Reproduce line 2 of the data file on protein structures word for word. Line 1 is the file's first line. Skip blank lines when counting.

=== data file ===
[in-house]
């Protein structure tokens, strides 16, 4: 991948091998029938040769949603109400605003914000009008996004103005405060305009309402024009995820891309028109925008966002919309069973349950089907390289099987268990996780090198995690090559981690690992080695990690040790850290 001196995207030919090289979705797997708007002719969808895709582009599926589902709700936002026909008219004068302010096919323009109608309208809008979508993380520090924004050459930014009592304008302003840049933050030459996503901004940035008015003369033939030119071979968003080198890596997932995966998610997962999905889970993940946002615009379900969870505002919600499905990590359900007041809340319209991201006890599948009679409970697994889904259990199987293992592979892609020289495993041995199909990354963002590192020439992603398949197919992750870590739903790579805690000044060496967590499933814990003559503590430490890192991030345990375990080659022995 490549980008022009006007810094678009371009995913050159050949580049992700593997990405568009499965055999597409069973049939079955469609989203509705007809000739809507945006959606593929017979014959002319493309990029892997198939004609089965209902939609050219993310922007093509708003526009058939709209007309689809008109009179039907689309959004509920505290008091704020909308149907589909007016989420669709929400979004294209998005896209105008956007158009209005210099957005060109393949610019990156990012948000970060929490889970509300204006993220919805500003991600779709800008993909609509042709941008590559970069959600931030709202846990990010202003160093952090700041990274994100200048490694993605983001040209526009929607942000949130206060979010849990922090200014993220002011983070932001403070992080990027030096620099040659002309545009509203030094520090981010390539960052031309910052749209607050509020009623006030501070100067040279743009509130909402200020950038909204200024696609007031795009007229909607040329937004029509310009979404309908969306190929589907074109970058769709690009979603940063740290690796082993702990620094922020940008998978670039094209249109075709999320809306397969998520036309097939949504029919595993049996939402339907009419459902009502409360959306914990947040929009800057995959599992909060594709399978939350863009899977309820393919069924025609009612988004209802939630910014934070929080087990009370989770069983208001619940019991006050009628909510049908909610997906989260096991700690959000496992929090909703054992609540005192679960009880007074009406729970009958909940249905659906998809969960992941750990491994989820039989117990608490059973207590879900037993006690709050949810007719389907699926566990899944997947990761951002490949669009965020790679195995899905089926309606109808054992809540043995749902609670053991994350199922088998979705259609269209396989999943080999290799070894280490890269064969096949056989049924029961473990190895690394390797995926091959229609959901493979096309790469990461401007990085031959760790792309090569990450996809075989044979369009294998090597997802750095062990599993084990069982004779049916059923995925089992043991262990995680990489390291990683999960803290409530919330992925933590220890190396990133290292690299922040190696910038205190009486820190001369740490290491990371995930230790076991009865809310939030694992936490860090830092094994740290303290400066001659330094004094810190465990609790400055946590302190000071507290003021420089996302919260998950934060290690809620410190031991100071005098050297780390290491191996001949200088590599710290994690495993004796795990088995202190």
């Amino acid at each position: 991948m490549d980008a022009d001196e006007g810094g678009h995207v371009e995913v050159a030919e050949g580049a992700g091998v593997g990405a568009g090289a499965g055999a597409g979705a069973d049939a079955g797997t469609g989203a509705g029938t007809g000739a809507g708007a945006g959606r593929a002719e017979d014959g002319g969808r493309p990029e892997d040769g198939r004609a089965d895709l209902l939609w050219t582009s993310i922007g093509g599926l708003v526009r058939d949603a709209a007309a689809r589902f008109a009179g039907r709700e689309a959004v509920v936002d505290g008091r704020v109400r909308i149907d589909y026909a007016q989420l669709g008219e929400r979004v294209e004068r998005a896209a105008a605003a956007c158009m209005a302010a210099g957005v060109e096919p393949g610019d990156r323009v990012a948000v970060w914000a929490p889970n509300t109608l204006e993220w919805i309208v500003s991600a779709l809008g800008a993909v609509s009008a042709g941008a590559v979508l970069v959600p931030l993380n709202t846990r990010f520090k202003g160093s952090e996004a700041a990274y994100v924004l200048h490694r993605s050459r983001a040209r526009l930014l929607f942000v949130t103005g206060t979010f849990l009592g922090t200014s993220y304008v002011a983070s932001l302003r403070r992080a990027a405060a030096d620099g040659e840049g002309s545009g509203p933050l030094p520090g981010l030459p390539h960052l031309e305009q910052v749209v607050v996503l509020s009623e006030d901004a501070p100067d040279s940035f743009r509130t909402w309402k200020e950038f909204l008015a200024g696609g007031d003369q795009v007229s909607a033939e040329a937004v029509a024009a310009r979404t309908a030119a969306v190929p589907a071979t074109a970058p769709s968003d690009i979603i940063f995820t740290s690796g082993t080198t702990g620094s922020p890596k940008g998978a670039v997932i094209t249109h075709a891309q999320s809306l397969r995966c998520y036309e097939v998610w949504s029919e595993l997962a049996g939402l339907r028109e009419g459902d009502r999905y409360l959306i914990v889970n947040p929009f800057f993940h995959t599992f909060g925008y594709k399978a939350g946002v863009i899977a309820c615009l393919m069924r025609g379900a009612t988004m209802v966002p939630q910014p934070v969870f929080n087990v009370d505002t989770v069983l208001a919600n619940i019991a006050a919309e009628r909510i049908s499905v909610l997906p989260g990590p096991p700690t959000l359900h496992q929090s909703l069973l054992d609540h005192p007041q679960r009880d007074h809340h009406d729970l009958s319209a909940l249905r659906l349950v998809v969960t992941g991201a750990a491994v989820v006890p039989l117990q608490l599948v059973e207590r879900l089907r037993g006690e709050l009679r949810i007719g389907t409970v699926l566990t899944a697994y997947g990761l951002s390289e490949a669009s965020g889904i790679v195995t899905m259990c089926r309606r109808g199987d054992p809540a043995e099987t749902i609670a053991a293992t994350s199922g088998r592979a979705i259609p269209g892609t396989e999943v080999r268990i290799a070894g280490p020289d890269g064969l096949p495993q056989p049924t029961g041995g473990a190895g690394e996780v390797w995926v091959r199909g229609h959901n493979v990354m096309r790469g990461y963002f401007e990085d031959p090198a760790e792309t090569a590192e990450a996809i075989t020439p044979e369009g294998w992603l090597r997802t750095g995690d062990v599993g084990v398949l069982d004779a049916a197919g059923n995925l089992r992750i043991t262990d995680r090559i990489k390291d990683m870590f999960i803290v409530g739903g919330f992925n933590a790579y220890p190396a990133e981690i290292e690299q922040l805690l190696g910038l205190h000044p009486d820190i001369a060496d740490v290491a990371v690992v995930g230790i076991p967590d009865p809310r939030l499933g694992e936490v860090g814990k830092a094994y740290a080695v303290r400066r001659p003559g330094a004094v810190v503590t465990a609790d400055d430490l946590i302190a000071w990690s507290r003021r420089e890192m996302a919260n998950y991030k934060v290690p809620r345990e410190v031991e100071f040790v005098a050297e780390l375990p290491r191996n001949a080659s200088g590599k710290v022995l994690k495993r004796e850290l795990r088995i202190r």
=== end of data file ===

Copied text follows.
């Protein structure tokens, strides 16, 4: 991948091998029938040769949603109400605003914000009008996004103005405060305009309402024009995820891309028109925008966002919309069973349950089907390289099987268990996780090198995690090559981690690992080695990690040790850290 001196995207030919090289979705797997708007002719969808895709582009599926589902709700936002026909008219004068302010096919323009109608309208809008979508993380520090924004050459930014009592304008302003840049933050030459996503901004940035008015003369033939030119071979968003080198890596997932995966998610997962999905889970993940946002615009379900969870505002919600499905990590359900007041809340319209991201006890599948009679409970697994889904259990199987293992592979892609020289495993041995199909990354963002590192020439992603398949197919992750870590739903790579805690000044060496967590499933814990003559503590430490890192991030345990375990080659022995 490549980008022009006007810094678009371009995913050159050949580049992700593997990405568009499965055999597409069973049939079955469609989203509705007809000739809507945006959606593929017979014959002319493309990029892997198939004609089965209902939609050219993310922007093509708003526009058939709209007309689809008109009179039907689309959004509920505290008091704020909308149907589909007016989420669709929400979004294209998005896209105008956007158009209005210099957005060109393949610019990156990012948000970060929490889970509300204006993220919805500003991600779709800008993909609509042709941008590559970069959600931030709202846990990010202003160093952090700041990274994100200048490694993605983001040209526009929607942000949130206060979010849990922090200014993220002011983070932001403070992080990027030096620099040659002309545009509203030094520090981010390539960052031309910052749209607050509020009623006030501070100067040279743009509130909402200020950038909204200024696609007031795009007229909607040329937004029509310009979404309908969306190929589907074109970058769709690009979603940063740290690796082993702990620094922020940008998978670039094209249109075709999320809306397969998520036309097939949504029919595993049996939402339907009419459902009502409360959306914990947040929009800057995959599992909060594709399978939350863009899977309820393919069924025609009612988004209802939630910014934070929080087990009370989770069983208001619940019991006050009628909510049908909610997906989260096991700690959000496992929090909703054992609540005192679960009880007074009406729970009958909940249905659906998809969960992941750990491994989820039989117990608490059973207590879900037993006690709050949810007719389907699926566990899944997947990761951002490949669009965020790679195995899905089926309606109808054992809540043995749902609670053991994350199922088998979705259609269209396989999943080999290799070894280490890269064969096949056989049924029961473990190895690394390797995926091959229609959901493979096309790469990461401007990085031959760790792309090569990450996809075989044979369009294998090597997802750095062990599993084990069982004779049916059923995925089992043991262990995680990489390291990683999960803290409530919330992925933590220890190396990133290292690299922040190696910038205190009486820190001369740490290491990371995930230790076991009865809310939030694992936490860090830092094994740290303290400066001659330094004094810190465990609790400055946590302190000071507290003021420089996302919260998950934060290690809620410190031991100071005098050297780390290491191996001949200088590599710290994690495993004796795990088995202190």